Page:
The ML model based on chemical fingerprinting of wines using NIR (Model 1) was not as accurate compared to Models 2 and 3 based on weather and management information from vertical vintages. Further disadvantages of Model 1 are related to the requirement of the NIR instrument, which can be cost-prohibitive to winegrowers and winemakers, and measurements are obtained after winemaking. However, it could offer a quick assessment of wines produced without the requirement of trained sensory panels, which in turn can be time-consuming and cost-prohibitive and not accessible for most wineries. The implementation of Model 1 could offer a rapid, robust, accurate, and reproducible way to assess the sensory profile of wines and wine batches to maintain a certain wine style that characterizes specific wineries.
More practical and accurate models developed in this study were based on weather information and water management of vineyards (Models 2 and 3) to predict sensory profiles and color of the wines, respectively. The effect of seasonal variability on soil, grapevine, environment, and water management, and its influence on the quality traits in grapes and wines have been well-established. Models 2 and 3 offer information on sensory profiles and wine traits before harvest and winemaking. These models will offer the opportunity to winemakers to adjust vinification techniques to obtain a more consistent wine style, predict the market and consumer acceptance for pricing adjustments, better description of wines in labels for accurate information to consumers, among others.
Models 1 to 3 are specific to the location and corresponding wine and winemaking techniques; thus, they could have very limited applicability for other vineyards, wineries, and wines from different soil types, climatic regions, and cultivars. However, the methodology is very easy to reproduce to obtain specific models when libraries of vertical wines and meteorological information are available through the years. Furthermore, once the models are constructed per winery, region, and cultivars, weather information projections can be incorporated for early prediction of sensory profile and color of resulting wines. Even though the models can be considered as site-specific and variety specific, by adding more data, they have the capability to “learn”, hence making them more broadly applicable to other environments and cultivars.
Temperatures and rainfall, which were the basis of weather parameters in this paper, can be obtained for up to three months in advance for any specific region in Australia from the Bureau of Meteorology (BOM, Outlook information, Australia). From this information, evapotranspiration (ET) and water balance data can be estimated early in the season by applying ET predictive models based on temperature [76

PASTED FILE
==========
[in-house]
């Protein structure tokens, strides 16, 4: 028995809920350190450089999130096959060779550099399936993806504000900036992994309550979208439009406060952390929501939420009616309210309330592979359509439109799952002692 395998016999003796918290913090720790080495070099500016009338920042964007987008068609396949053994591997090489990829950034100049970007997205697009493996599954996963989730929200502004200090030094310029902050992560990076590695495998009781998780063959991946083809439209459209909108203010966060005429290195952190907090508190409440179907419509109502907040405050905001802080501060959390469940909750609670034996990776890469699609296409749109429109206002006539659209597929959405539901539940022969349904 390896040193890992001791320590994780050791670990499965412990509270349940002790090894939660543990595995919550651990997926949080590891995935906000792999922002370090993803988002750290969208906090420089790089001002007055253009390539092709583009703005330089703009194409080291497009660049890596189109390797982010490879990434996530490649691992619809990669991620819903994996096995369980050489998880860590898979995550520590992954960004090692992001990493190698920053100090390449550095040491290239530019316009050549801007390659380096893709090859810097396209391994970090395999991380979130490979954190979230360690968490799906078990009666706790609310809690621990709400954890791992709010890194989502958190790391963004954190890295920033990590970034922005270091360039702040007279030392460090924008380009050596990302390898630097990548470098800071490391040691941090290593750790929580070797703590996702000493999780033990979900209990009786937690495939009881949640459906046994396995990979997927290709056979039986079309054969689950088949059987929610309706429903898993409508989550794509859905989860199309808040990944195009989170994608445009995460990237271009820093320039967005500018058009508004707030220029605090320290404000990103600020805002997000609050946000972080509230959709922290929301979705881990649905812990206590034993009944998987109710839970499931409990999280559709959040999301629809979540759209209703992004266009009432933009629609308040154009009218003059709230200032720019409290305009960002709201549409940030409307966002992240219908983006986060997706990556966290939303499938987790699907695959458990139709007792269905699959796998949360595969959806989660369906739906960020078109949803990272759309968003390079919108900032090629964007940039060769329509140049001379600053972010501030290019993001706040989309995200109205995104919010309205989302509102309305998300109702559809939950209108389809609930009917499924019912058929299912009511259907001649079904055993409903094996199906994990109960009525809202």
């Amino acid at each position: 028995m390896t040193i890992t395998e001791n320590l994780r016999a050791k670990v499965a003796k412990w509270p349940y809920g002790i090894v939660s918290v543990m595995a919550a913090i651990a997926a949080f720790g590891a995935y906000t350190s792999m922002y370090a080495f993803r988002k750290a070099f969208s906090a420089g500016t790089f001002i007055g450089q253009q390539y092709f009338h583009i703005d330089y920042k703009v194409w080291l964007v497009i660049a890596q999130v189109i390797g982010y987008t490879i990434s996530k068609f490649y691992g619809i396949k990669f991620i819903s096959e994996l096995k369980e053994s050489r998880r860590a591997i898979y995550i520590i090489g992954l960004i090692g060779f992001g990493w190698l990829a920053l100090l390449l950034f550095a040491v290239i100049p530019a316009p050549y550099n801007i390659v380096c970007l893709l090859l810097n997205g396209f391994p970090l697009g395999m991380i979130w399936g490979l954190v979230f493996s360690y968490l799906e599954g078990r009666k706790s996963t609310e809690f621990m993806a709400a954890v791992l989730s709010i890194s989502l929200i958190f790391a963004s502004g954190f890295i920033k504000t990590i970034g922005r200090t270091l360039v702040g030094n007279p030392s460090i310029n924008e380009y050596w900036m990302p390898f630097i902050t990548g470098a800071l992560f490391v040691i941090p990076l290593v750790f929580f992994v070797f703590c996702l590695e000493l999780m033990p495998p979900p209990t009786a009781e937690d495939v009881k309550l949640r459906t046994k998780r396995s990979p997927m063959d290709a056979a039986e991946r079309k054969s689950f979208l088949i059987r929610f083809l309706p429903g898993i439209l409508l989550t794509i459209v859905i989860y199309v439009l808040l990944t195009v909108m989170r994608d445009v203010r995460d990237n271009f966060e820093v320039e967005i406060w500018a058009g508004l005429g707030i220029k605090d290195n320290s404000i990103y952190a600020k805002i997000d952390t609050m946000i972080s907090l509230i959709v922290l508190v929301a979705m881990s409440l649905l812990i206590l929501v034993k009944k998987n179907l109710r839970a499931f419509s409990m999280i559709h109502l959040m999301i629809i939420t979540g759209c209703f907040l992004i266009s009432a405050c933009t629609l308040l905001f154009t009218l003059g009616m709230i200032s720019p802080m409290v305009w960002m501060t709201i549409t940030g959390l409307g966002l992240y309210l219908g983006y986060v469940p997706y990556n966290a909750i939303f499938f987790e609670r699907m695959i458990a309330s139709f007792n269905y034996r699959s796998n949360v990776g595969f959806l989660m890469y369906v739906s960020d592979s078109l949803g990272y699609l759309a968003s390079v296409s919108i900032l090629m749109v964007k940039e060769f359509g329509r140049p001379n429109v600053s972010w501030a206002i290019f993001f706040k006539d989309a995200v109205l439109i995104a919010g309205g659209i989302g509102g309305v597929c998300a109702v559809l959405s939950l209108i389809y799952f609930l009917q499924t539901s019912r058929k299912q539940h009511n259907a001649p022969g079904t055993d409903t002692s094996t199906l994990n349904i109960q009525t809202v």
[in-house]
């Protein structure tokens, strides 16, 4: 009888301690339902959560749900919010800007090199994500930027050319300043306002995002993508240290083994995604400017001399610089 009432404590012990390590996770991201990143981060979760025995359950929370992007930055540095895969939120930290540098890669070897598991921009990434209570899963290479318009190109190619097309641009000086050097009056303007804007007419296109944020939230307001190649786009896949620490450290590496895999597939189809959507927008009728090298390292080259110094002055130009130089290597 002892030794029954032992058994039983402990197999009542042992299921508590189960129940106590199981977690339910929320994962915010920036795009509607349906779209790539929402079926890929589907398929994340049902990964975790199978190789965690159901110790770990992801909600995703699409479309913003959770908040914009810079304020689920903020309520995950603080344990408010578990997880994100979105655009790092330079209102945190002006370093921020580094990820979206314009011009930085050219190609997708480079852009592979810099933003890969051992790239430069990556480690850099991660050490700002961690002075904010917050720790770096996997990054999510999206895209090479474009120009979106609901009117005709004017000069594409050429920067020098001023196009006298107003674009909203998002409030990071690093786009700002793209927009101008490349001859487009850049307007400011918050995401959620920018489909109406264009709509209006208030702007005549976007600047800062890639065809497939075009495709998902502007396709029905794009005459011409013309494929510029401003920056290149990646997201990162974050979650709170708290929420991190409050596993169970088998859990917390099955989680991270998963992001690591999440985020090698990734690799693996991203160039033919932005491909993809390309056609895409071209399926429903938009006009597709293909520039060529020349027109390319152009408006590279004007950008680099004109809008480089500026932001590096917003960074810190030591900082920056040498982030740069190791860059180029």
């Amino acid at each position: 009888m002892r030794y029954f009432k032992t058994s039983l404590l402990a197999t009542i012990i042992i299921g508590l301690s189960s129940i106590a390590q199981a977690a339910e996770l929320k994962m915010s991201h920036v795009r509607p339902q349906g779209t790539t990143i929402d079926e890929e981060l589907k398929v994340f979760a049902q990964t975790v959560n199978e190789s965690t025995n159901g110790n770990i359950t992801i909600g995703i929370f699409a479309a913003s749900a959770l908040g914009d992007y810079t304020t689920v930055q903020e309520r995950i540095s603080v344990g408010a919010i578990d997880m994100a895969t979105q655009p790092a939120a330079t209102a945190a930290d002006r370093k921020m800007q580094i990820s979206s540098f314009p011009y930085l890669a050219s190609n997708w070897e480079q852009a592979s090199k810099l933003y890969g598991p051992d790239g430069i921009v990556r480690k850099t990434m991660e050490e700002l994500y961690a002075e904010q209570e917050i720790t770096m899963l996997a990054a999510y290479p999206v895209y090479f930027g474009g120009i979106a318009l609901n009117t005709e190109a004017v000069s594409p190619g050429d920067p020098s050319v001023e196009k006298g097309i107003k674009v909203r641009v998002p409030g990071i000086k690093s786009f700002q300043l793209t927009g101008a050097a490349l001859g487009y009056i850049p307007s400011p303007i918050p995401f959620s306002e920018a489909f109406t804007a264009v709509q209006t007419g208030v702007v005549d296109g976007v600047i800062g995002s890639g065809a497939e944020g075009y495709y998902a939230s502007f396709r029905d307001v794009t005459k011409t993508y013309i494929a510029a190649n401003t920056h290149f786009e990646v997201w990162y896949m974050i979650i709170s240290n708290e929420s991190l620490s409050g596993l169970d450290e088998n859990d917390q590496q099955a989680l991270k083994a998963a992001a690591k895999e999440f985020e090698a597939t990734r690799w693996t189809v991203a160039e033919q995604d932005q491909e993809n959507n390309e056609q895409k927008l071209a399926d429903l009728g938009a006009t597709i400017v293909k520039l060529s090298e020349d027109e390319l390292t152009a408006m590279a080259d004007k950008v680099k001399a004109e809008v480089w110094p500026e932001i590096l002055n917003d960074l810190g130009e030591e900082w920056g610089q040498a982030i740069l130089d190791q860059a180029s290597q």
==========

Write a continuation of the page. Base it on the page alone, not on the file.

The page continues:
] and corresponding Kc values. Earlier prediction (three months in advance) will be associated with higher estimation errors of temperature and ET and overall outputs for Model 1 and 2. However, periodic model feeding from veraison onwards will offer reference information for changes of sensory and color trends for wines, which may be used as a decision-making tool to schedule irrigation and canopy management within the season.
One of the main disadvantages found through this research was related to putting all the historical information together from vineyards. It is common that these industries have a mix of information and data recorded manually (handwritten), and printed but not recorded digitally, based on different software platforms (i.e., Excel, Word, database platforms) or specific database commercial software. Furthermore, it could be considered as a disadvantage the specialized analysis required to construct the models proposed here concerning the physicochemical and sensory analysis of vertical libraries of wines available. Recent studies and developments have made it possible to implement new and emerging technologies to make these analyses more affordable and user-friendly. Some of these are, for example, the development of robotic pourers coupled with computer vision, machine learning and gas release analysis of beers [65
] and sparkling wines [75
], low-cost electronic noses for aroma profile and faults detection [73
], low-cost near-infrared spectroscopy devices and color sensors that can be attached to smartphones with applications in food and beverages [50
], and sensory analysis of consumers using a newly developed computer application, which can be downloaded by users and deployed in Android-based devices to obtain normal sensory analysis (self-reported) plus biometrics for emotional response and physiological changes of participants, such as heart rate, blood pressure [80
], and body temperature among others [59